This is an excerpt from my book which is in press. It's called Selected Essays, for want of a better title.
Delhi Diatribe:The Diorama of The Bhopal Union Carbide Victims
My former colleague at Hindu College, Suroopa Mukherjea, (an “obsessive activist, with a one point programme” on behalf of gas victims) asked me to sit with the Bhopal gas victims for a day. I went to Jantar Mantar on a cloudy warm summer day, and sat on a dhurrie for a couple of hours with some of the fifty persons who have walked from Bhopal. On 12 June 2008, it had been five months since they came to our glittering city of malls and luxury hotels. Their life, unlike the facade of the multinational hotel or business house, reveals everything on the kerbside. These are the citizens of a free country. They believe that the state will hear them. Half a dozen children play, no food is being cooked, old people lie in the glare of a Delhi summer. The clouds are transitory.
“When one has no one, then one has God” one woman told another. They walked for six days to get to Delhi. People on the way, in villages and towns and woods, asked them about their plight. They fed them, and helped them. On Parliament Street, in Delhi, outside the dusty shamiana which has housed them for these four months, fast cars speed by. I read Ananda Coomaraswamy’s The Transformation of Nature in Art as I wait for them to get used to me, as I use the time to observe them, while simultaneously preparing for this semester’s classes in my University. The book is about the coalescence of art and life, it is lessons from Chinese and Indian texts to show how art and life are merging constantly. And suddenly in a lightening moment, I realize these “victims” are in control. They are indeed citizens, with their shabby banners, and their survival instinct, fighting for the pittance which was allocated to them, but never fully given; these workers, clerks, labourers, children, housewives and seamstresses are saying that an accident is an act of negligence, an accident is a crime, an accident must not be condoned for reasons of convenience and statecraft. Neglect is a crime, and ignorance is no excuse.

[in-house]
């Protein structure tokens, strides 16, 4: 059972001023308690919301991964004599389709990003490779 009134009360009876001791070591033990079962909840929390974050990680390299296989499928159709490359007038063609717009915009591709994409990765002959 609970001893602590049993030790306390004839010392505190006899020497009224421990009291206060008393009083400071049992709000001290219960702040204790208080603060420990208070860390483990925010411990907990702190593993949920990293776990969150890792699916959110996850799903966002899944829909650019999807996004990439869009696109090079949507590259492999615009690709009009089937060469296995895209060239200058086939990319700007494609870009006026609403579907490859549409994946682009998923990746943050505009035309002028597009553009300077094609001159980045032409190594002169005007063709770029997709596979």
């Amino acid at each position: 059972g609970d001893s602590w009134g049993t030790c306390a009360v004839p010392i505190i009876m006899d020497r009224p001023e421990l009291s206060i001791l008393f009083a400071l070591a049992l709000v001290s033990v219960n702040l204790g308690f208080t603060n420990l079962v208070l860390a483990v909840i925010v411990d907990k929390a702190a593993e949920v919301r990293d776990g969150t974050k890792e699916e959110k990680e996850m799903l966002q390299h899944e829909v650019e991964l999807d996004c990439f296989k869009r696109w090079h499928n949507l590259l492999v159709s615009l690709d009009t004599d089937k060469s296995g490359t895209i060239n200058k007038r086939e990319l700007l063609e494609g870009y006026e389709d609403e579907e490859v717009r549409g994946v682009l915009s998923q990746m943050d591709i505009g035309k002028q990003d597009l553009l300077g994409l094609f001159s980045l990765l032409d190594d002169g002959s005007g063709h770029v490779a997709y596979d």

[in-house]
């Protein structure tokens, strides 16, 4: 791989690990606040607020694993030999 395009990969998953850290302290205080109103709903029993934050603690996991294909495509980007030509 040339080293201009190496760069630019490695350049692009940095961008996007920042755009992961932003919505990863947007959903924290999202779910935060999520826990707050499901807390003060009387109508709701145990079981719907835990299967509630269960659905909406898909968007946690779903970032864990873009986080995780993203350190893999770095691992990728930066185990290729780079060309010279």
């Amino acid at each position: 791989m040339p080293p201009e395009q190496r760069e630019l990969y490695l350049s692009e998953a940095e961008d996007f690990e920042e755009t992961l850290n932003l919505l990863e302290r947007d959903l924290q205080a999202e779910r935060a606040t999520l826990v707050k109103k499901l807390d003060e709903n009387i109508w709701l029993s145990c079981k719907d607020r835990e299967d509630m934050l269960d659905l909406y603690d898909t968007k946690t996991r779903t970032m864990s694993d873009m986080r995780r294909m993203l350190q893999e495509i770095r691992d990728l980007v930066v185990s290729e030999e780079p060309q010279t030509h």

This is an important lesson for us, because if once condoned, it can be made to happen again, and then there will be more victims. After about two hours, a man comes and sits down with the agitators, ten of whom are on hunger strike. He is from Indore, and he says that the gas affected them too in their town, so he can imagine how bad it was for those who were in the direct path. Again the stories are recounted, the cases so similar, the cough, the sealed eyes, and the lungs which dismembered. “So you have become good at nethagiri (politics)?” he laughingly says to one of the women. “How? When my brother died, and I can no longer see him, and if he were alive, I would see him everyday!”
These people, who wait for justice, can’t understand why anyone would want to keep their money from them, unless it is to accrue interest on the sum for themselves. Well, we are the state, and we are implicated. They received two hundred rupees for the first month, two hundred rupees the next month, and then eleven thousand rupees and then nothing after that. So where is the remaining money? The survivors say, as they come back after bathing in the favara or fountain, that their lives have been reduced to waiting. Everyday goes by, in making of the pavement, the diaroma of the dysfunctional state. And we watch, knowing that it must not happen again.